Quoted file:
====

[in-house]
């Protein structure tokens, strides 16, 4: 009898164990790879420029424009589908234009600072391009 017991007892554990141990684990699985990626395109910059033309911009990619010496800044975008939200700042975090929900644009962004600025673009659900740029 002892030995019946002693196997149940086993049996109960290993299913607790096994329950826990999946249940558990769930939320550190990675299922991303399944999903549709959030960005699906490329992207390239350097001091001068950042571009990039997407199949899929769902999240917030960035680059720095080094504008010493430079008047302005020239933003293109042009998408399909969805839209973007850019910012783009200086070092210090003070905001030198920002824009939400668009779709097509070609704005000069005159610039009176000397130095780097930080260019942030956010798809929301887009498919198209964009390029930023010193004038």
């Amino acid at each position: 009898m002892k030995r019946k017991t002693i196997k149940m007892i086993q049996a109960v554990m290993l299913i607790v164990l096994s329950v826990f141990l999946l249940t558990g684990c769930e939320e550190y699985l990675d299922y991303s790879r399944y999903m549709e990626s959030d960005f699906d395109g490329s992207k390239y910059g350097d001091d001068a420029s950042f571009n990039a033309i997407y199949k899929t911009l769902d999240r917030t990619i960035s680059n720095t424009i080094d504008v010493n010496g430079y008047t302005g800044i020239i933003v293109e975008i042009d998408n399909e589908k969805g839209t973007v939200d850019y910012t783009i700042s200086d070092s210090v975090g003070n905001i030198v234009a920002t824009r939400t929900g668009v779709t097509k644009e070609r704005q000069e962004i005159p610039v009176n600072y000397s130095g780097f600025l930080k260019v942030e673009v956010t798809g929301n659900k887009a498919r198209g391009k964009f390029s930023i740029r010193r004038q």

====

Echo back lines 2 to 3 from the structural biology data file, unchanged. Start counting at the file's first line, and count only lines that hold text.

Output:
């Protein structure tokens, strides 16, 4: 009898164990790879420029424009589908234009600072391009 017991007892554990141990684990699985990626395109910059033309911009990619010496800044975008939200700042975090929900644009962004600025673009659900740029 002892030995019946002693196997149940086993049996109960290993299913607790096994329950826990999946249940558990769930939320550190990675299922991303399944999903549709959030960005699906490329992207390239350097001091001068950042571009990039997407199949899929769902999240917030960035680059720095080094504008010493430079008047302005020239933003293109042009998408399909969805839209973007850019910012783009200086070092210090003070905001030198920002824009939400668009779709097509070609704005000069005159610039009176000397130095780097930080260019942030956010798809929301887009498919198209964009390029930023010193004038």
């Amino acid at each position: 009898m002892k030995r019946k017991t002693i196997k149940m007892i086993q049996a109960v554990m290993l299913i607790v164990l096994s329950v826990f141990l999946l249940t558990g684990c769930e939320e550190y699985l990675d299922y991303s790879r399944y999903m549709e990626s959030d960005f699906d395109g490329s992207k390239y910059g350097d001091d001068a420029s950042f571009n990039a033309i997407y199949k899929t911009l769902d999240r917030t990619i960035s680059n720095t424009i080094d504008v010493n010496g430079y008047t302005g800044i020239i933003v293109e975008i042009d998408n399909e589908k969805g839209t973007v939200d850019y910012t783009i700042s200086d070092s210090v975090g003070n905001i030198v234009a920002t824009r939400t929900g668009v779709t097509k644009e070609r704005q000069e962004i005159p610039v009176n600072y000397s130095g780097f600025l930080k260019v942030e673009v956010t798809g929301n659900k887009a498919r198209g391009k964009f390029s930023i740029r010193r004038q």